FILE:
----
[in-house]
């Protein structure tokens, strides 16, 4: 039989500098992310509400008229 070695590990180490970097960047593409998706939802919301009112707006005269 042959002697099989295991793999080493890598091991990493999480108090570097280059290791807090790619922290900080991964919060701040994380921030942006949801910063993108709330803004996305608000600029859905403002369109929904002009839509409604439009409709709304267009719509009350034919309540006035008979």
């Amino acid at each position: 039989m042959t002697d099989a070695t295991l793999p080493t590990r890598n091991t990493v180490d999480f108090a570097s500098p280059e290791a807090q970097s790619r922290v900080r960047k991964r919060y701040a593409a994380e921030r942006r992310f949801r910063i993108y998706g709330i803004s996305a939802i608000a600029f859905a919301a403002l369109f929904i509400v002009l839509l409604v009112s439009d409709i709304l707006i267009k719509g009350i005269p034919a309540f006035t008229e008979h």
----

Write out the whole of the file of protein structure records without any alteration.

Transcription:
[in-house]
């Protein structure tokens, strides 16, 4: 039989500098992310509400008229 070695590990180490970097960047593409998706939802919301009112707006005269 042959002697099989295991793999080493890598091991990493999480108090570097280059290791807090790619922290900080991964919060701040994380921030942006949801910063993108709330803004996305608000600029859905403002369109929904002009839509409604439009409709709304267009719509009350034919309540006035008979």
């Amino acid at each position: 039989m042959t002697d099989a070695t295991l793999p080493t590990r890598n091991t990493v180490d999480f108090a570097s500098p280059e290791a807090q970097s790619r922290v900080r960047k991964r919060y701040a593409a994380e921030r942006r992310f949801r910063i993108y998706g709330i803004s996305a939802i608000a600029f859905a919301a403002l369109f929904i509400v002009l839509l409604v009112s439009d409709i709304l707006i267009k719509g009350i005269p034919a309540f006035t008229e008979h």